While at Motorola we stretched the bounds of Six Sigma. We took the techniques into sales and marketing; at one point I even worked with our lobbyists in Washington DC. I recall talking to a marketing executive who was working on his Black Belt, he explained how they had set up a designed experiment between 4 different retail locations with similar sales and similar demographics. They tested different rebates, discounts, and promotional activities and measured the responses to sales. I asked, Did the experiment work? Did you find significant effects? He smiled wryly and said, “yes… but we didn’t actually learn anything new.”
This is my 9th article discussing data and the need for more fact based decision making. Too often I see leaders and decision makers utilizing merely previous experience or shared organizational wisdom to make decisions. This is because it is hard work to collect data. I always remind my Green Belts that measurement is not free; there must be a return on the investment. While I believe we undervalue the worth of taking extra time to collect data, I also recognize that data will not tell us everything, and often confirms what we already know. For my friend in marketing at Motorola, he already knew the impact of the different marketing strategies that he employed. The experiment provided quantification of these relationships, but from his perspective, the practical value of this information was too low. The model does not provide more clarity than a leader with solid experience.
Data is powerful, but it has limitations. We should always start with observation and fact collection, but data will never remove the need for judgment based on experience. Here are my guiding rules:
- Start by collecting something.
- Think about the cost of being wrong.
- Make a decision to collect more or experiment.
- Leadership is making decisions in the face of uncertainty.
Start by collecting something. I recommend reading the book, “How to Measure Anything” by Doug Hubbard. One of the premises of his book is that even a handful of data points are extremely useful. Much of what we experience in business is highly repetitive. Even if the repetition only occurs a few times a year. Even one or two examples can be enough information to better understand the phenomenon of interest. Basic observation does not cost much nor does interviewing people that are involved in the process. Go to the Gemba and collect some basic information. This may also help you understand how much it will cost to perform a deeper dive.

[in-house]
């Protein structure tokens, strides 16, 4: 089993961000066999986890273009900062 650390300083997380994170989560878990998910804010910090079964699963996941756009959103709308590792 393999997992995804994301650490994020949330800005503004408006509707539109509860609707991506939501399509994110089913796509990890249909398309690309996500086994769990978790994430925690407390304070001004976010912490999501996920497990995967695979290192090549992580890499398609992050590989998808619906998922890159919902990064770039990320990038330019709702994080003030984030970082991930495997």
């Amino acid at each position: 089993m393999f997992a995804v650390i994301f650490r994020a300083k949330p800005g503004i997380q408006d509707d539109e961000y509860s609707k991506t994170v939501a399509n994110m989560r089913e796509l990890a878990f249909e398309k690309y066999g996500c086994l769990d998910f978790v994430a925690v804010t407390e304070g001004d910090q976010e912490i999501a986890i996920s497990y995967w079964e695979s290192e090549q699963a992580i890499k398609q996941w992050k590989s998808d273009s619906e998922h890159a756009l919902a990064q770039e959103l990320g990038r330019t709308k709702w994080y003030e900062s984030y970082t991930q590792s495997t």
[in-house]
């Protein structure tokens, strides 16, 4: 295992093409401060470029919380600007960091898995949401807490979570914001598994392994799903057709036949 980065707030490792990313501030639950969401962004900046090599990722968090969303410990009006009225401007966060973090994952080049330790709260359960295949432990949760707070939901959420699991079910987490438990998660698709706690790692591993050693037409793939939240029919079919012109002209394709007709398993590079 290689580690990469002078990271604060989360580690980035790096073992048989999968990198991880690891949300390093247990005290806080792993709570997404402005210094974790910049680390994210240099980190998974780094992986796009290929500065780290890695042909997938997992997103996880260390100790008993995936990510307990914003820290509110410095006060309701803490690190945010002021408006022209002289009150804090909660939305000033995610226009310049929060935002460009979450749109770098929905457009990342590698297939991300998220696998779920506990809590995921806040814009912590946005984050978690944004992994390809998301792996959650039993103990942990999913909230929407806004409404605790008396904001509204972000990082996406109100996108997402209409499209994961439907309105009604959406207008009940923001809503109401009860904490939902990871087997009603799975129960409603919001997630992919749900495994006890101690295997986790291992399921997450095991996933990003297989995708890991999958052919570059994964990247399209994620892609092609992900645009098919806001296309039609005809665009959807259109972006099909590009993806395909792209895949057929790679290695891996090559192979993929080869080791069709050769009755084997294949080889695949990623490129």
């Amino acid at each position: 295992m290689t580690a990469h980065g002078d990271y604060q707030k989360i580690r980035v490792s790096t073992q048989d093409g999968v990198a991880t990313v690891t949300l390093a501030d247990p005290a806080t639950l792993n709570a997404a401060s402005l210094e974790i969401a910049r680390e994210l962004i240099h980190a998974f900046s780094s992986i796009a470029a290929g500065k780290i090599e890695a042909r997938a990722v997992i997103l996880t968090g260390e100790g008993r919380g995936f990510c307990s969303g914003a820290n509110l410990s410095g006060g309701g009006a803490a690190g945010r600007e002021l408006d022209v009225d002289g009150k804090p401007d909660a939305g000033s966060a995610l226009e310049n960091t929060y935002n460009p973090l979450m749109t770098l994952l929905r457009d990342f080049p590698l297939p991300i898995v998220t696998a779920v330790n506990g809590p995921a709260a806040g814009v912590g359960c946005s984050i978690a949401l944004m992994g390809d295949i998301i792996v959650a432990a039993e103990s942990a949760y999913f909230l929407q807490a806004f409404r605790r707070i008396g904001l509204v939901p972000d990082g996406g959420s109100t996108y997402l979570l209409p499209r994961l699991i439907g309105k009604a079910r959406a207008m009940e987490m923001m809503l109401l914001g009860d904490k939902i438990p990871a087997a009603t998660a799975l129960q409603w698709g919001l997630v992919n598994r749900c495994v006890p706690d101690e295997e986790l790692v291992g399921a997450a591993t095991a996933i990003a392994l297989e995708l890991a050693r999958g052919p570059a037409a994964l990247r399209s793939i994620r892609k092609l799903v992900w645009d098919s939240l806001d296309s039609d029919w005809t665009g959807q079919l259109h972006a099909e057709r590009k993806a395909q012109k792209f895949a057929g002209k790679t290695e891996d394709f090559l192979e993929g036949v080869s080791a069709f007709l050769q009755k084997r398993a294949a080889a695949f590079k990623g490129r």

The amount of work you do in analysis must always be balanced against the cost of being wrong or the cost of running an experiment. While doing some work with a large quick serve company we considered making procedural sequencing changes that would impact 15,000 locations. We spent a month of work performing analysis and two days testing the operation at a test site. Implementing the change was an expensive task in layout changes and training. The decision to make this change required plenty of data and analysis. The analysis was well worth the value it returned. Alternatively, a manufacturing client was interested in reducing changeover times on one of their machines. We spent a few hours observing the process. As a result, we considered the production impact of this change low. Then we implemented the change, checking the results afterwards. Delaying the change to collect more information would have been unnecessary and wasteful.